Just look at how you worry. With great depth and creativity. Just like your kid.

Look at how sensitive you are to chemicals, sounds, smells, bad architecture and other people’s sadness.

Look at how darned curious you are and how you ache to learn about everything in this vast amazing universe.

Look at how you’re afraid of both failure and success.

Look at how you have trouble finding friends who aren’t overwhelmed by your enthusiasm.

Just like your kid.

Time to own it.

You have a rainforest mind. You are gifted.

The more you understand who YOU are, the better parent you’ll be.


To my bloggEEs: If you’re a parent of a child with a rainforest mind, let us know how that’s been for you. What are you learning about yourself? What are the wonderfully rainforest-y things your child is doing and how do you feel about them? What resources do you recommend to other parents? And if you suffer from severe What-If-Brain, read this.




Gifted Shmifted–The Sequel

After thirty+ years hanging around with gifted kids and adults, first as a teacher, now as a counselor and consultant, I still stutter when I try to define g-g-giftedness.There’s so much confusion, complexity and controversy over what giftedness actually is. It’s pretty overwhelming.

People often talk about it in terms of achievement, talent or “paths to greatness.”

I’m not going there.

Instead, I’m talking about it in terms of traits.

I dreamed up this analogy that describes a certain type of giftedness. The Rainforest Mind.IMG_0519

If you’ve been reading this blog for a while, you know what I’m talking about. If not, I’ll explain briefly. (Don’t want to bore the rest of you.) The rainforest mind type is intense, highly sensitive, extremely complex, smart, colorful, deep, lush, empathetic, analytical, creative, intuitive and misunderstood. In the rain forest, there’s so much vibrant life, so much impassioned activity. It can be overwhelming. Does this sound like you?

I thought so.

Granted, not all gifted folks are like this. Some aren’t as sensitive or empathetic. Some aren’t so creative or intuitive. Some don’t have multiple interests and abilities. But I’m not going to worry about them.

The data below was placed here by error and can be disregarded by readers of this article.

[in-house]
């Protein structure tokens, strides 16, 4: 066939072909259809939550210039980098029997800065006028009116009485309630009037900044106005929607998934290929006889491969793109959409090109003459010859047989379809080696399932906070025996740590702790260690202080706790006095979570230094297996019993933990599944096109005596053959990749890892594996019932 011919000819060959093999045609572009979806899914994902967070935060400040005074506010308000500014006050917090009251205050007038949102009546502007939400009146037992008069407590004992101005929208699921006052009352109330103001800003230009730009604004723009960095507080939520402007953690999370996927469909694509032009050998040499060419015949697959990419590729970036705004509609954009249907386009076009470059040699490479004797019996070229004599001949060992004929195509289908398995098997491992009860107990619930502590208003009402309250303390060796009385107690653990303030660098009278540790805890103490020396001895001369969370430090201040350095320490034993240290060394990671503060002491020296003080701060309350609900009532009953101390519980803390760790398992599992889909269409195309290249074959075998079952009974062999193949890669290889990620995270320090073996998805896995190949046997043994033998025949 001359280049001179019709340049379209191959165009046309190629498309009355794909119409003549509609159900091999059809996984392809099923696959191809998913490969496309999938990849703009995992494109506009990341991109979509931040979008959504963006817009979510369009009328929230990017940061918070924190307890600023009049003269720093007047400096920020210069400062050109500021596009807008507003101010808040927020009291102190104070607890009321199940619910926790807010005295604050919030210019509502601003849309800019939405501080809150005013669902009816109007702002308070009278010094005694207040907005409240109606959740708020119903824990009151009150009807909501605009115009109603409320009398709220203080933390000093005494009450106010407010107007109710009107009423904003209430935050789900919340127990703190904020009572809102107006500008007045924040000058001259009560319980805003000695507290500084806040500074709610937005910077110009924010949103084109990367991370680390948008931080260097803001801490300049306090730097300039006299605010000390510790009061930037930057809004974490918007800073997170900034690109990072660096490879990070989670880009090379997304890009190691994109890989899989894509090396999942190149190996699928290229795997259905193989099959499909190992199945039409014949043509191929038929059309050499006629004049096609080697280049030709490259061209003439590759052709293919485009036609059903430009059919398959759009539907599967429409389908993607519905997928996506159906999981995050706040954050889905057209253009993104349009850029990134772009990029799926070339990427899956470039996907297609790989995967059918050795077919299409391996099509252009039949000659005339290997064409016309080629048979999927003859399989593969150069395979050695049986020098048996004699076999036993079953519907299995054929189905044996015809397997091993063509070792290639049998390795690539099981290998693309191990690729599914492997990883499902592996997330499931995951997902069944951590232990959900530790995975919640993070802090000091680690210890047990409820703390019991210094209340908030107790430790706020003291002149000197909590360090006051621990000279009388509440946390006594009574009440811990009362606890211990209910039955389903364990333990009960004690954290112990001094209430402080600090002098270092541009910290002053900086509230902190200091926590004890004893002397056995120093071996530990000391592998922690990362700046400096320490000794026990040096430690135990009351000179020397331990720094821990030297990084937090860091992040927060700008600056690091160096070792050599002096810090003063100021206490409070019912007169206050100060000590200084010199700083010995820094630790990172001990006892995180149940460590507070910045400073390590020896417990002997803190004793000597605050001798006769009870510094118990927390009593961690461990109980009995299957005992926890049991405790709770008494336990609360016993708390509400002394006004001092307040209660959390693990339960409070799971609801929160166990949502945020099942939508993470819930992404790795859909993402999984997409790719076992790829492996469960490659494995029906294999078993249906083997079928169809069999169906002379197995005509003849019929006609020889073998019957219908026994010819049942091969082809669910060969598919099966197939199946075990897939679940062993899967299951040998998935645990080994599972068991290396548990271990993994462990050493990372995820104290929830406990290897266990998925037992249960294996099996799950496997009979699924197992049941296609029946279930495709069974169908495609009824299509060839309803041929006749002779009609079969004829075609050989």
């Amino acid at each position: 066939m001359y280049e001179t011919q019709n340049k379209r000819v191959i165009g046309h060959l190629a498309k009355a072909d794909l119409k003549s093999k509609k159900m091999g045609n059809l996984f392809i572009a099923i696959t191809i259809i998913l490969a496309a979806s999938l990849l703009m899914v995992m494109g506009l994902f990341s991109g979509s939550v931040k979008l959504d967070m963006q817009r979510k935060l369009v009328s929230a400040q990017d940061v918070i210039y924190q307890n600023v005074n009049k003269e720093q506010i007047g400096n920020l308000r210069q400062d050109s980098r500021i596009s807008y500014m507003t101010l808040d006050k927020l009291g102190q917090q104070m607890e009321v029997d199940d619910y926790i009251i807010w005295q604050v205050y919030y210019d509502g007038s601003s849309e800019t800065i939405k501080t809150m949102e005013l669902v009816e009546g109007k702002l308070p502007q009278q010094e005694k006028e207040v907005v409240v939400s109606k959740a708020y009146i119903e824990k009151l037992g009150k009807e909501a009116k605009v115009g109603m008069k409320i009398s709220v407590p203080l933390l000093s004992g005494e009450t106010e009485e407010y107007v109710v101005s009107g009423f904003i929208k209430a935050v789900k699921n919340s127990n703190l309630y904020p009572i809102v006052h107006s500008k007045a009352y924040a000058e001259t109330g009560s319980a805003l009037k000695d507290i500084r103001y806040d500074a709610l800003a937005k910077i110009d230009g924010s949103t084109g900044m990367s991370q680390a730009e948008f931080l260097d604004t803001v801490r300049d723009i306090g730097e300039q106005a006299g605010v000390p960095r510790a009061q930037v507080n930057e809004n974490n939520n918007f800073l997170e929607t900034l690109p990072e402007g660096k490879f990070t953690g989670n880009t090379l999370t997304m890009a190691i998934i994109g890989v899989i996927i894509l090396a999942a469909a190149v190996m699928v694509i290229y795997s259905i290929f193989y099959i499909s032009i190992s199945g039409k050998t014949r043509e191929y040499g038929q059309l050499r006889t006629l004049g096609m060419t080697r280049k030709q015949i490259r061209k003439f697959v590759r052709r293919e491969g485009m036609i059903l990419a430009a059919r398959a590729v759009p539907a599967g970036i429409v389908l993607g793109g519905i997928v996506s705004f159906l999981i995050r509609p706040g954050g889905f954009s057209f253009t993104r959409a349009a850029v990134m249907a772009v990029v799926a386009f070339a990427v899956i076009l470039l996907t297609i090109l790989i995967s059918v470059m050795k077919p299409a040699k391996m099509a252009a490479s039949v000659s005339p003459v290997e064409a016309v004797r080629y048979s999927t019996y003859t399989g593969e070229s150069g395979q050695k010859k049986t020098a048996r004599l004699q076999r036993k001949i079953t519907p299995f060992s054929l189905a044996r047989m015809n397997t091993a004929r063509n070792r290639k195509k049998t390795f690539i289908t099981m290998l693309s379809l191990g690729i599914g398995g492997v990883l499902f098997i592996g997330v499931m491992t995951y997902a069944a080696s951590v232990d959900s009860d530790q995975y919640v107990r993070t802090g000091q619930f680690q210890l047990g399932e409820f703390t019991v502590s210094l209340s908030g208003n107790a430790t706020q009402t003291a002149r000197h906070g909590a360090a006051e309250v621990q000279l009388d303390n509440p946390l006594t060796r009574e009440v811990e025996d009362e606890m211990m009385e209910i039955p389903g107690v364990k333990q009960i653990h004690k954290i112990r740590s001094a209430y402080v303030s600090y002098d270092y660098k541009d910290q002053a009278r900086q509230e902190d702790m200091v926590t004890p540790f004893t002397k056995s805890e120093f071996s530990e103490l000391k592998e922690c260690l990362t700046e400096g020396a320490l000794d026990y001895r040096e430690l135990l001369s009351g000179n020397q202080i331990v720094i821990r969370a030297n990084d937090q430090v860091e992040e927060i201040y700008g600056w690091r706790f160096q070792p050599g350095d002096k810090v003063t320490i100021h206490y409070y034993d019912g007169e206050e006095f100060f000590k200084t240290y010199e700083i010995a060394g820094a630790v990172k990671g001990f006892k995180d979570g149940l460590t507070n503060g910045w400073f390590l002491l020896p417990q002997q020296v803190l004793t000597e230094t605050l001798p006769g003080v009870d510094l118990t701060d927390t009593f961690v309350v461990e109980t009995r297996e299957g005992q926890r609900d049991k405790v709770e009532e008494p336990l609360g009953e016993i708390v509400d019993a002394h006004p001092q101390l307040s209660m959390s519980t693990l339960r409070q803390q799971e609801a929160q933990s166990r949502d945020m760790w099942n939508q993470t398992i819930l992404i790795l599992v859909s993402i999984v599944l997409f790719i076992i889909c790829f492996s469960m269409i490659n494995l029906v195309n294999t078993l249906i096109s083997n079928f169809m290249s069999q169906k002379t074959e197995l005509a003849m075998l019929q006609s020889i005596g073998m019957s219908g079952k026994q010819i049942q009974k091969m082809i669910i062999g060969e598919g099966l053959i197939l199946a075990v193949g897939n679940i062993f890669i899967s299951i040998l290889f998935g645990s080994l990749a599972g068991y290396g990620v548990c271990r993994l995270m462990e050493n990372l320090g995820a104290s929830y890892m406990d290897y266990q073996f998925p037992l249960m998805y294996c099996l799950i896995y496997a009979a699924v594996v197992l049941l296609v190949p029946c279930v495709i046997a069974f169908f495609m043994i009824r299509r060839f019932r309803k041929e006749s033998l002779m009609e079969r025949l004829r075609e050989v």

I’m just here for you.

Let me give you some examples from my counseling practice. (names changed, privacy respected)

Max, 16, couldn’t handle public school. Didn’t perform well in class due to time pressures, sensitivity, depth and anxiety about quality. Few friends. Massive concern for the well-being of other humans and for all animals and plants. Taught himself coding, guitar, bike building, music theory, blacksmithing, auto mechanics, piano, drawing, electronics, physics–basically anything he was interested in, which was a lot. A. Lot.

Susan, 53, deep appreciation for beauty. Incredibly perceptive about people and their needs. Ability to understand and synthesize complex concepts from anthropology, mythology, art, philosophy, feminism and much more. Great enthusiasm for life. Serious loneliness because her intellectual musings were not understood by peers. Felt urgency to take action to save the planet. In dialogue with redwood trees.

Roberto, 44, struggled in school to memorize multiplication facts, in and out of college for years without graduating. Extreme self-doubt. Emotional. Self-employed self-taught IT guru, soft-open-heart. Told he had too much zeal. Despairing about wasteful use of natural resources.

Maggie, 14, loved debating and chemistry. Wrote lengthy stories about mythological creatures when she was eight. Reading like a maniac at age 4. Thrilled by philosophy but told by teachers “no one likes a know-it-all.” Preferred mathematics to the mall. Lonely. Severely curious. Felt a spiritual connection to the ocean.

Carmen, 24, talked and thought at warp speed. Searched for a mentor but consistently disappointed. Had extremely high standards she never met, although others were in awe. Rejected repeatedly by friends who couldn’t keep up. Misunderstood by parents who wanted her to stay on one career path forever.

These are examples of humans I’ve known with rainforest minds. Humans who are gifted.

If you are one, remember:

Whatever you call it, don’t let the chainsaws cut you down.


This post is part of the blog hop. Click on the image to read other posts on this topic.

This post is part of the blog hop. Click on the link below to read other posts on this topic–